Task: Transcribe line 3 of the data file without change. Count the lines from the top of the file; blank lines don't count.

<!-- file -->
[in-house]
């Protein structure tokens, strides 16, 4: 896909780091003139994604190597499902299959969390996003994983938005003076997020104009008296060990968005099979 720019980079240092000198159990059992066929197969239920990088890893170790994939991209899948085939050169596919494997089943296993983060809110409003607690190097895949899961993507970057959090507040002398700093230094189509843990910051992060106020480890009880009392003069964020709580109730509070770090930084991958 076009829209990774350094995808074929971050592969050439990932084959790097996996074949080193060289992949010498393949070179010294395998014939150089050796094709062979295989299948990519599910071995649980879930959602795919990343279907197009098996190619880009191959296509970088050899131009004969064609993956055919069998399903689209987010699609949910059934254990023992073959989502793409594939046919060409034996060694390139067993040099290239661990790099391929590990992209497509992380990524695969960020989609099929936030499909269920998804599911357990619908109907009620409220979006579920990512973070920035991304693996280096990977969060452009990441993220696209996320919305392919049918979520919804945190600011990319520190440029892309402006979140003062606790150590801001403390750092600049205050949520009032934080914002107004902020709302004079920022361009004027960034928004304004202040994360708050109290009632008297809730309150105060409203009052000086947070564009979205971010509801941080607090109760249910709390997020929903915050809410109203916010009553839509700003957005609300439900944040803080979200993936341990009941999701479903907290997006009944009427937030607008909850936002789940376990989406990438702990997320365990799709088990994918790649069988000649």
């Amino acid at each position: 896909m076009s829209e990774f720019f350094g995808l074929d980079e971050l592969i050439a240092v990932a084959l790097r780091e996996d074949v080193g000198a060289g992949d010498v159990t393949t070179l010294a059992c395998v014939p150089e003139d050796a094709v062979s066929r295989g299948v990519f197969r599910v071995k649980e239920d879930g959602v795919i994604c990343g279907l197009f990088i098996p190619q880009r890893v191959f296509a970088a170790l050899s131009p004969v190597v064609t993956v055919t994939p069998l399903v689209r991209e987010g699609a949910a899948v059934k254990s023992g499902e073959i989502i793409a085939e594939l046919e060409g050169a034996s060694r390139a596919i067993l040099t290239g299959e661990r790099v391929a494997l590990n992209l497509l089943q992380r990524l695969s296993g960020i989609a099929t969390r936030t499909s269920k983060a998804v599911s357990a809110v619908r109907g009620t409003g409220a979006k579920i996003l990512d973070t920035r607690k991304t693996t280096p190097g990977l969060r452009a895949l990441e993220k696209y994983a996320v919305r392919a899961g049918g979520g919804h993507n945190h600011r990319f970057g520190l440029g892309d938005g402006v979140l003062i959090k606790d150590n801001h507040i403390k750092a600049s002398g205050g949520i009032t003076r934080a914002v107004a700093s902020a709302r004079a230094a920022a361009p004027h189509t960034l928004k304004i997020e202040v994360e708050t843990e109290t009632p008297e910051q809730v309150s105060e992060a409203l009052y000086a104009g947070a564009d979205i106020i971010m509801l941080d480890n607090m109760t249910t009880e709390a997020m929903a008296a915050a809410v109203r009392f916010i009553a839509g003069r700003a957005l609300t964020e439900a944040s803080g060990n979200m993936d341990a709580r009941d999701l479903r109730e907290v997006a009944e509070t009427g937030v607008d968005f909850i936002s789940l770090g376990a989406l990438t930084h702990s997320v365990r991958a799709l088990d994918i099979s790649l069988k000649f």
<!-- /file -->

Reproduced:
């Amino acid at each position: 896909m076009s829209e990774f720019f350094g995808l074929d980079e971050l592969i050439a240092v990932a084959l790097r780091e996996d074949v080193g000198a060289g992949d010498v159990t393949t070179l010294a059992c395998v014939p150089e003139d050796a094709v062979s066929r295989g299948v990519f197969r599910v071995k649980e239920d879930g959602v795919i994604c990343g279907l197009f990088i098996p190619q880009r890893v191959f296509a970088a170790l050899s131009p004969v190597v064609t993956v055919t994939p069998l399903v689209r991209e987010g699609a949910a899948v059934k254990s023992g499902e073959i989502i793409a085939e594939l046919e060409g050169a034996s060694r390139a596919i067993l040099t290239g299959e661990r790099v391929a494997l590990n992209l497509l089943q992380r990524l695969s296993g960020i989609a099929t969390r936030t499909s269920k983060a998804v599911s357990a809110v619908r109907g009620t409003g409220a979006k579920i996003l990512d973070t920035r607690k991304t693996t280096p190097g990977l969060r452009a895949l990441e993220k696209y994983a996320v919305r392919a899961g049918g979520g919804h993507n945190h600011r990319f970057g520190l440029g892309d938005g402006v979140l003062i959090k606790d150590n801001h507040i403390k750092a600049s002398g205050g949520i009032t003076r934080a914002v107004a700093s902020a709302r004079a230094a920022a361009p004027h189509t960034l928004k304004i997020e202040v994360e708050t843990e109290t009632p008297e910051q809730v309150s105060e992060a409203l009052y000086a104009g947070a564009d979205i106020i971010m509801l941080d480890n607090m109760t249910t009880e709390a997020m929903a008296a915050a809410v109203r009392f916010i009553a839509g003069r700003a957005l609300t964020e439900a944040s803080g060990n979200m993936d341990a709580r009941d999701l479903r109730e907290v997006a009944e509070t009427g937030v607008d968005f909850i936002s789940l770090g376990a989406l990438t930084h702990s997320v365990r991958a799709l088990d994918i099979s790649l069988k000649f």